Estuaries and Coasts

, Volume 39, Issue 3, pp 621–638 | Cite as

Landward Propagation of Saline Waters Following Closure of a Bar-Built Estuary: Russian River (California, USA)

  • Dane K. Behrens
  • Fabián A. Bombardelli
  • John L. Largier
Article

Abstract

We investigate the evolution of the salt field in a bar-built estuary after the tidal inlet is closed by sediment, isolating the estuary from the ocean. We show that seawater trapped by inlet closure in the Russian River Estuary, CA, undergoes a two-stage landward intrusion process that leads to widespread salt stratification throughout the estuary. This salinity intrusion extends to distances of several kilometers from the beach—into the “inner estuary” that is separated from the “outer estuary” by shallow sills and typically devoid of saline waters during tidal conditions when the mouth is open. We describe landward movement of saline waters during six closure events in 2009 and 2010, based on repeat boat-based conductivity-temperature-depth (CTD) surveys and bottom-mounted acoustic Doppler current profilers (ADCPs). While sills block the initial landward motion of dense saline waters due to gravitational adjustment (first stage of intrusion), these same sills facilitate a wind-induced, one-direction valve mechanism through which saline waters are pumped into the inner estuary. Saline waters that crest the shallow sill can drain into deeper pools in the inner estuary as a pulsed gravity current (second stage of intrusion). We use empirical orthogonal function (EOF) analysis to identify an internal seiche in the outer estuary that results in uplift of pycnocline waters during the night at the boundary to the inner estuary. EOF analysis of inner estuary currents and a horizontal Richardson number are used to suggest that nocturnal gravity current events in the inner estuary (beyond the blocking sill) occur as pulses initiated by the internal seiche in the outer estuary.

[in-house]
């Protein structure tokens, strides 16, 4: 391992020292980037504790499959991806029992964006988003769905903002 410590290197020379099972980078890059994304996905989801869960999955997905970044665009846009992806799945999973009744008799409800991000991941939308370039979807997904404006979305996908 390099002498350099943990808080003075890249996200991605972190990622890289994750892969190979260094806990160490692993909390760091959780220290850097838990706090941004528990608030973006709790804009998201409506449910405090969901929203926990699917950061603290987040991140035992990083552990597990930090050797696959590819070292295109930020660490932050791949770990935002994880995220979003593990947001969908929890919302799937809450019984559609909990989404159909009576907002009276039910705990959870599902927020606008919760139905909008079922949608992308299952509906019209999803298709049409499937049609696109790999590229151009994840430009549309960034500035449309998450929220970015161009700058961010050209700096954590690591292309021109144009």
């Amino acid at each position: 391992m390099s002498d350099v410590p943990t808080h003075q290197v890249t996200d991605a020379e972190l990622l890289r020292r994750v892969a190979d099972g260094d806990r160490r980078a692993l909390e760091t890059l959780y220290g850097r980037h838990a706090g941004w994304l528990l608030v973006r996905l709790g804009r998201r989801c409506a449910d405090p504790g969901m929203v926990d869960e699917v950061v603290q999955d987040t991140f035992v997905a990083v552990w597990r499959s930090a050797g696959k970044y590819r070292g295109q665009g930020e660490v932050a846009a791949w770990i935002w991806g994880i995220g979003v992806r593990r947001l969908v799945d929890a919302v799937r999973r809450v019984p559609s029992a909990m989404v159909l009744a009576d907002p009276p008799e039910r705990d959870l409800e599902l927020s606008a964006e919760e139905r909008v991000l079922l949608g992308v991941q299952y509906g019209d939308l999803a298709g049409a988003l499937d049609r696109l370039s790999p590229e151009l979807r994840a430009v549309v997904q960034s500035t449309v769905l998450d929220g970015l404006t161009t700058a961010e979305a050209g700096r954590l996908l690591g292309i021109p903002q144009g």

Keywords

Salinity intrusion Gravitational circulation Tidal inlet Inlet closure Salt wedge Bar-built estuary 

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Copyright information

© Coastal and Estuarine Research Federation 2015

Authors and Affiliations

  • Dane K. Behrens
    • 1
    • 2
  • Fabián A. Bombardelli
    • 1
  • John L. Largier
    • 2
    • 3
  1. 1.Department of Civil and Environmental EngineeringUniversity of California, DavisDavisUSA
  2. 2.Bodega Marine Laboratory (BML)University of California, DavisBodega BayUSA
  3. 3.Department of Environmental Science and PolicyUniversity of California, DavisDavisUSA

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